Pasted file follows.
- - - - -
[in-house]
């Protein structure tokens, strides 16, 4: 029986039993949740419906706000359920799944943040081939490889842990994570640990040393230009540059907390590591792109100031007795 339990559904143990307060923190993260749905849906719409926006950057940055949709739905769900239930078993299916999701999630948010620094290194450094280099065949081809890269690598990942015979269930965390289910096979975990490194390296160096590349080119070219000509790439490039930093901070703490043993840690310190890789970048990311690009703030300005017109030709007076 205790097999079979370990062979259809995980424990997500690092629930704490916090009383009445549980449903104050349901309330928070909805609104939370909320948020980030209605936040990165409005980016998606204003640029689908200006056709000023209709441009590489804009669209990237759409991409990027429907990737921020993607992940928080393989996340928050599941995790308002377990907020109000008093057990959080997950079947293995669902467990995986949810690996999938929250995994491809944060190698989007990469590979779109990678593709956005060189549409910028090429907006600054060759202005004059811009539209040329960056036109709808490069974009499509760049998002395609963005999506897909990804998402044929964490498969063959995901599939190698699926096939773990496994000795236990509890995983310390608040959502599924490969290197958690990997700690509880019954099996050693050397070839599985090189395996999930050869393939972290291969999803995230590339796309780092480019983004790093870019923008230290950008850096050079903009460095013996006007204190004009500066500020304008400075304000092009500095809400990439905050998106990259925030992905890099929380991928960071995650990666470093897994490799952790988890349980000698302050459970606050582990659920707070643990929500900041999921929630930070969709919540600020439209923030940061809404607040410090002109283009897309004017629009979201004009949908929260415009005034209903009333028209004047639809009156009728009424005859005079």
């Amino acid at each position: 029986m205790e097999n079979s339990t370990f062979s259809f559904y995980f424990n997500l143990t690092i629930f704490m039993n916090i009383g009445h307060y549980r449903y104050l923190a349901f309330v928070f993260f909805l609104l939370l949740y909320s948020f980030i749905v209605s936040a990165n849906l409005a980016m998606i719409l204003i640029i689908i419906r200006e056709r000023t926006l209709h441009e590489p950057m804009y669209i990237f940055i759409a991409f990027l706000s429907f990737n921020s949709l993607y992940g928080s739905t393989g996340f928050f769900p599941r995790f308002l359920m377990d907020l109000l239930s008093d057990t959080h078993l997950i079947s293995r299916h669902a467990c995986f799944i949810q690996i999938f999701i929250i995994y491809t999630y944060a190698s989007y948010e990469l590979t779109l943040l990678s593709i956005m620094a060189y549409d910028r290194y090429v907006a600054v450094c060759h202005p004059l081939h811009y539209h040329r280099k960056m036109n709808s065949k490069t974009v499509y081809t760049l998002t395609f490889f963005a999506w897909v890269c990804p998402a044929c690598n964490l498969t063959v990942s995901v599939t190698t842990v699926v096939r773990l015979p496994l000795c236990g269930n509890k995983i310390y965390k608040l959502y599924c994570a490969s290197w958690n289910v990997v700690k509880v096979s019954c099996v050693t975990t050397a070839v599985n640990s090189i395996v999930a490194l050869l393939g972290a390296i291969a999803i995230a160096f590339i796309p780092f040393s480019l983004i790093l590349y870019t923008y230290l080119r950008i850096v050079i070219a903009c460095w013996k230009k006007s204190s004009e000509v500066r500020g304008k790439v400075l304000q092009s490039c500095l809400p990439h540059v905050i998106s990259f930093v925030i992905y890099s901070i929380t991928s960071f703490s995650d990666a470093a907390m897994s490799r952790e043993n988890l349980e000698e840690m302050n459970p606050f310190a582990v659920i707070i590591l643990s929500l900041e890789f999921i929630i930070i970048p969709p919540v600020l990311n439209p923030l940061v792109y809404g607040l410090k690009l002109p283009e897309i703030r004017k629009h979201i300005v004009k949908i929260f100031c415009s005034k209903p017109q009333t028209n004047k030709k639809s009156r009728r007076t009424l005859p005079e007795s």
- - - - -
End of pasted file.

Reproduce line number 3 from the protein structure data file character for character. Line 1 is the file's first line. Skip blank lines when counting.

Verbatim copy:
């Amino acid at each position: 029986m205790e097999n079979s339990t370990f062979s259809f559904y995980f424990n997500l143990t690092i629930f704490m039993n916090i009383g009445h307060y549980r449903y104050l923190a349901f309330v928070f993260f909805l609104l939370l949740y909320s948020f980030i749905v209605s936040a990165n849906l409005a980016m998606i719409l204003i640029i689908i419906r200006e056709r000023t926006l209709h441009e590489p950057m804009y669209i990237f940055i759409a991409f990027l706000s429907f990737n921020s949709l993607y992940g928080s739905t393989g996340f928050f769900p599941r995790f308002l359920m377990d907020l109000l239930s008093d057990t959080h078993l997950i079947s293995r299916h669902a467990c995986f799944i949810q690996i999938f999701i929250i995994y491809t999630y944060a190698s989007y948010e990469l590979t779109l943040l990678s593709i956005m620094a060189y549409d910028r290194y090429v907006a600054v450094c060759h202005p004059l081939h811009y539209h040329r280099k960056m036109n709808s065949k490069t974009v499509y081809t760049l998002t395609f490889f963005a999506w897909v890269c990804p998402a044929c690598n964490l498969t063959v990942s995901v599939t190698t842990v699926v096939r773990l015979p496994l000795c236990g269930n509890k995983i310390y965390k608040l959502y599924c994570a490969s290197w958690n289910v990997v700690k509880v096979s019954c099996v050693t975990t050397a070839v599985n640990s090189i395996v999930a490194l050869l393939g972290a390296i291969a999803i995230a160096f590339i796309p780092f040393s480019l983004i790093l590349y870019t923008y230290l080119r950008i850096v050079i070219a903009c460095w013996k230009k006007s204190s004009e000509v500066r500020g304008k790439v400075l304000q092009s490039c500095l809400p990439h540059v905050i998106s990259f930093v925030i992905y890099s901070i929380t991928s960071f703490s995650d990666a470093a907390m897994s490799r952790e043993n988890l349980e000698e840690m302050n459970p606050f310190a582990v659920i707070i590591l643990s929500l900041e890789f999921i929630i930070i970048p969709p919540v600020l990311n439209p923030l940061v792109y809404g607040l410090k690009l002109p283009e897309i703030r004017k629009h979201i300005v004009k949908i929260f100031c415009s005034k209903p017109q009333t028209n004047k030709k639809s009156r009728r007076t009424l005859p005079e007795s």